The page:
Objective: To describe numbers of opposite-sex partners, experiences of different heterosexual behaviours, and recent heterosexual experiences among a representative sample of Australian adults. Methods: Computer-assisted telephone interviews were completed by a representative sample of 10,173 men and 9,134 women aged 16-59 years from all States and Territories. The response rate was 73.1% (69.4% among men and 77.6% among women). Results: Men reported more sexual partners than women over their lifetime, in the past five years and in the past year. 15.1% of men and 8.5% of women reported multiple sexual partners in the past year. Reporting multiple opposite-sex partners was significantly associated with being younger, identifying as bisexual, living in major cities, having a lower income, having a blue-collar occupation, and not being married. All but a handful of respondents' most recent heterosexual encounters involved vaginal intercourse and condoms were used in one-fifth of these sexual encounters. Anal intercourse was very uncommon during respondents' most recent heterosexual encounters. Conclusion: Patterns of heterosexual experience in Australia are similar to those found in studies of representative samples in other countries. Implications: There may be a need for interventions targeted at people with multiple sexual partners to promote safer sexual behaviour and to reduce the likelihood of transmission of HIV and other sexually transmitted infections.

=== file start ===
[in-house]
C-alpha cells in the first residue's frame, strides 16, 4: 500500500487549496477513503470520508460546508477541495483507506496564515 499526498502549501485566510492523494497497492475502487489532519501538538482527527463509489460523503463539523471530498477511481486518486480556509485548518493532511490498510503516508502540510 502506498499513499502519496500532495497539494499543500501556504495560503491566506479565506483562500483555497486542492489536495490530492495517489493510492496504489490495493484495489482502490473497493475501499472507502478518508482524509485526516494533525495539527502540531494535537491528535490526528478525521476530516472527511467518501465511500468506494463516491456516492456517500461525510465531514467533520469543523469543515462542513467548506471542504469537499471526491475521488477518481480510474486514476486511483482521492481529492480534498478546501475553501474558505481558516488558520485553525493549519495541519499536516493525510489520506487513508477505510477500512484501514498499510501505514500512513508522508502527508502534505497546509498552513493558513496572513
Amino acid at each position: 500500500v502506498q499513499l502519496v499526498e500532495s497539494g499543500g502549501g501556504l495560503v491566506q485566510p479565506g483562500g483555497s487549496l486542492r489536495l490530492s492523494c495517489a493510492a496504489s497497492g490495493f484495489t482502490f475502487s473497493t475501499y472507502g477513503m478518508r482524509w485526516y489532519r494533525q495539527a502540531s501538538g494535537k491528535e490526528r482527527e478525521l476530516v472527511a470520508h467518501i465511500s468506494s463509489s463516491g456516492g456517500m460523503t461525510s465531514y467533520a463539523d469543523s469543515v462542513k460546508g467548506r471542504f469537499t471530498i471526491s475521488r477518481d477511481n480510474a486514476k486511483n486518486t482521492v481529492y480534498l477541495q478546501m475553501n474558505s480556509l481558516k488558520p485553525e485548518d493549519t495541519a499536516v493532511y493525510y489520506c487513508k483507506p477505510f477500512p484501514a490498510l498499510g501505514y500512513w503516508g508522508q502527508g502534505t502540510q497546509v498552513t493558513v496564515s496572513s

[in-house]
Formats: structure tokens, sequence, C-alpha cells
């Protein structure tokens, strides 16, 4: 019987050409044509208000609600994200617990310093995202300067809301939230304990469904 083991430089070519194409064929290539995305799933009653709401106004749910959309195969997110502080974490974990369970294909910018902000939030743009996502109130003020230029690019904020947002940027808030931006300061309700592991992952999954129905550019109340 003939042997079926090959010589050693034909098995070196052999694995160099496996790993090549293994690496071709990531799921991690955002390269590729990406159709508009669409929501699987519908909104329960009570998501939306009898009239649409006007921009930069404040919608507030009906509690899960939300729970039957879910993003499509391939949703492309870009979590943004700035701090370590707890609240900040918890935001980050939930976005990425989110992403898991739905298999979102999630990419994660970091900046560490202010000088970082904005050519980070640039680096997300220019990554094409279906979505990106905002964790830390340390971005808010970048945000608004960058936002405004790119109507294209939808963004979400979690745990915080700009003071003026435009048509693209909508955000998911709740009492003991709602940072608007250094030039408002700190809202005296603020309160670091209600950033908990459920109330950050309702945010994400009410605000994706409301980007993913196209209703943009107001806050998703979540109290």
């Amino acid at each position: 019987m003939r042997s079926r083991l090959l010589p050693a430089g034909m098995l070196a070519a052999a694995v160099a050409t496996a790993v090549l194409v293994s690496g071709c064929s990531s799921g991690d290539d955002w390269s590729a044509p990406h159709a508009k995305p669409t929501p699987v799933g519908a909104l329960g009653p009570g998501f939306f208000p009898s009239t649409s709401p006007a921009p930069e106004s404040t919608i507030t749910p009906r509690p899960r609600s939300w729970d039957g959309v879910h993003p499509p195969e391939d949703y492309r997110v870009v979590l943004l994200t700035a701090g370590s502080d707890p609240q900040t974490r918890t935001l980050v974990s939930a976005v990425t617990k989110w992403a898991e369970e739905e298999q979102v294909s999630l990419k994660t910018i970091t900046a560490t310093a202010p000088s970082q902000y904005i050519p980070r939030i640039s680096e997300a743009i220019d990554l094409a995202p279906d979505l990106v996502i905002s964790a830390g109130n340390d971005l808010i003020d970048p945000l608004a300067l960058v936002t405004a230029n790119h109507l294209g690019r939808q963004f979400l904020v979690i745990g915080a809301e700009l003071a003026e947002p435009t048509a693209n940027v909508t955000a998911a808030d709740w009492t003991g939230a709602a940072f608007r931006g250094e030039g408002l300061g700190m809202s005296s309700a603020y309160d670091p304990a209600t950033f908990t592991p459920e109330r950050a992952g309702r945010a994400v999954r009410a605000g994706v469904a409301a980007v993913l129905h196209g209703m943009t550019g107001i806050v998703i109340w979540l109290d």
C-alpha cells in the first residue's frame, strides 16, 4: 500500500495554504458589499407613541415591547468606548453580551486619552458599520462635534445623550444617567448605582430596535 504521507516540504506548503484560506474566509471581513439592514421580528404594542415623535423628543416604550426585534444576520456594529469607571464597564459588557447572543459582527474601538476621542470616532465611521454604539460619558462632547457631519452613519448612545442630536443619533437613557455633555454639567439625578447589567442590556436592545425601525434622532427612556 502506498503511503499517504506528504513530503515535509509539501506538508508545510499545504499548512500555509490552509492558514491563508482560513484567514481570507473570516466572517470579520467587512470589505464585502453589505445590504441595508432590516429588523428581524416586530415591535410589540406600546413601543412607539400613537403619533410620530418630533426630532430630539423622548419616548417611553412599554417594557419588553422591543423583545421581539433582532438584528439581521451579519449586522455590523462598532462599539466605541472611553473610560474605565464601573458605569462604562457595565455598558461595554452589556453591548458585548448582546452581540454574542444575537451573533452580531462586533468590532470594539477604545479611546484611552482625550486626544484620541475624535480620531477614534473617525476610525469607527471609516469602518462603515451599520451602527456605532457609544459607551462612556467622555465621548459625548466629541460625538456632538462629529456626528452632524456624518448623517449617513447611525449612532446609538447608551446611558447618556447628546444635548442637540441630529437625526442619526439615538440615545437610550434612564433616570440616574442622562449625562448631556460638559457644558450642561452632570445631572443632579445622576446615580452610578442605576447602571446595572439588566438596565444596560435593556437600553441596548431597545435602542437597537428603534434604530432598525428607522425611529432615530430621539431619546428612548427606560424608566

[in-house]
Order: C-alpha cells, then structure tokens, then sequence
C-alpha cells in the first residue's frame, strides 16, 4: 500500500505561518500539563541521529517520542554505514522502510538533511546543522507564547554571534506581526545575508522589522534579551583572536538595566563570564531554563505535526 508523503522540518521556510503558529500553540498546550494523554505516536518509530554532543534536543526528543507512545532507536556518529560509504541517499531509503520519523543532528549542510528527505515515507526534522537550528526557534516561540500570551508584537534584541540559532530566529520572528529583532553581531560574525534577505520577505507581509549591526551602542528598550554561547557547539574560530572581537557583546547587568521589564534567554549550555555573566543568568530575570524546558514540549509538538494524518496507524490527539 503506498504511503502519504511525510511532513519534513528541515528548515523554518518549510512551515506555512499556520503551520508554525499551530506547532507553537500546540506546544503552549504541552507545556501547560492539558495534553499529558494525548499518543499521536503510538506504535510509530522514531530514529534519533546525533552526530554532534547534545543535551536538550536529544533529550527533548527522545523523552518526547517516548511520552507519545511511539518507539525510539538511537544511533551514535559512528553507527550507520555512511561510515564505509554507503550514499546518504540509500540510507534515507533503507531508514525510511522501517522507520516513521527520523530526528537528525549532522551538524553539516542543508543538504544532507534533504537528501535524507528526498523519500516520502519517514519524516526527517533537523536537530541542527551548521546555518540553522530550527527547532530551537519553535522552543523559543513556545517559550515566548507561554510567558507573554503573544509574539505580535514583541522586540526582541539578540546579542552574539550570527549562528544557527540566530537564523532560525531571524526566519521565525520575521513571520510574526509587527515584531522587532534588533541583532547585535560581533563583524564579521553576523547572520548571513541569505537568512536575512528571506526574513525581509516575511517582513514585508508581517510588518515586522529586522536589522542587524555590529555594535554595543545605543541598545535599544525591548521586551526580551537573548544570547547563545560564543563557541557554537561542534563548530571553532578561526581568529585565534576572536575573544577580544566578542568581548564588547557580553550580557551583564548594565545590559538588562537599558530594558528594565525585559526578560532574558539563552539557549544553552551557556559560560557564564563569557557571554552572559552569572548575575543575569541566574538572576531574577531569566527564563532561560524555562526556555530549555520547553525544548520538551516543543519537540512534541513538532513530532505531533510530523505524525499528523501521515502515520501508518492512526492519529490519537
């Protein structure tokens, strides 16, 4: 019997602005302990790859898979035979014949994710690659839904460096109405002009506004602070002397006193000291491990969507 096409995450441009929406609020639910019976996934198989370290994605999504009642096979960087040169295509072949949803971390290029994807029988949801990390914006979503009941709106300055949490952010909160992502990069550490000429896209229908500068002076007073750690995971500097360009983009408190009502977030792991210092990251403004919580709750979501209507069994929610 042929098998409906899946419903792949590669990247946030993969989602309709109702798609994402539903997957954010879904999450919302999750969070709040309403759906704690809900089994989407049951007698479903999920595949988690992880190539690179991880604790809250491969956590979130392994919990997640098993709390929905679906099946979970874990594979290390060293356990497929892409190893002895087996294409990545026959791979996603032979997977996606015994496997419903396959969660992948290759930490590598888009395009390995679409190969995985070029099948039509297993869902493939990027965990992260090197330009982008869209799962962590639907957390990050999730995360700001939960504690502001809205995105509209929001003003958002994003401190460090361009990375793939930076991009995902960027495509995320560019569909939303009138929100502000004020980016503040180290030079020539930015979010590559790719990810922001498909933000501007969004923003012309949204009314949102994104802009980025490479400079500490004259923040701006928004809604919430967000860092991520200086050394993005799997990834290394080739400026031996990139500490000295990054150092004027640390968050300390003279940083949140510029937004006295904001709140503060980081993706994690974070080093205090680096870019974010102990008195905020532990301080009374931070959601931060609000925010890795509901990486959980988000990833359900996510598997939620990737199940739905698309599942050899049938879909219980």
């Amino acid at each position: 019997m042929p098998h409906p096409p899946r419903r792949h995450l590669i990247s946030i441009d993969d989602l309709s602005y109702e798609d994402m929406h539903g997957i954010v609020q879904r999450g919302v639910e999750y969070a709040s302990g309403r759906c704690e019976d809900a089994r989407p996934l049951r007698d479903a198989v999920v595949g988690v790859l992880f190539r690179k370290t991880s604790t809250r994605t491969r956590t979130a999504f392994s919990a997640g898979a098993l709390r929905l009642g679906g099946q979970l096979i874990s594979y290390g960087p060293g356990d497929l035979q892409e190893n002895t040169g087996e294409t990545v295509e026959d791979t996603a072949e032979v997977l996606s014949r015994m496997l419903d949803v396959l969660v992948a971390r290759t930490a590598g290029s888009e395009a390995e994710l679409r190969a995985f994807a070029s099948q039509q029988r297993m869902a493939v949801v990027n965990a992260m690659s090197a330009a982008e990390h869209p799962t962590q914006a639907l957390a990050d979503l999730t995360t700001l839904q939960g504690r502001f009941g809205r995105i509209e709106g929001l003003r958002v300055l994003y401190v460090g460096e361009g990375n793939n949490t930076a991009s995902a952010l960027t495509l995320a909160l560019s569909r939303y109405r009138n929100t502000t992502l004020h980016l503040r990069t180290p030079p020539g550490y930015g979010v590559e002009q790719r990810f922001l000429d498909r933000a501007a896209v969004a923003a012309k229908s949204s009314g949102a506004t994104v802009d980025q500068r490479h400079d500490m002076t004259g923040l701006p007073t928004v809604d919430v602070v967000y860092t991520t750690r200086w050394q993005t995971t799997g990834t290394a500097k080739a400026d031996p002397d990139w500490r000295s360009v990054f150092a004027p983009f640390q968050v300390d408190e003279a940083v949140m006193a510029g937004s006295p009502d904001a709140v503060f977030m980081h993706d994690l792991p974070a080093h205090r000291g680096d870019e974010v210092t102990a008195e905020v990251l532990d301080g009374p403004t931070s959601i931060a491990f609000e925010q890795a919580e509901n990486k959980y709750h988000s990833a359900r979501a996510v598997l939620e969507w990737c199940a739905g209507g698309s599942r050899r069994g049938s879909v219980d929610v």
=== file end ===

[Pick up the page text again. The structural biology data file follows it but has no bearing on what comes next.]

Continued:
|Number of pages||9|
|Journal||Australian and New Zealand Journal of Public Health|
|Publication status||Published - 1 Jan 2003|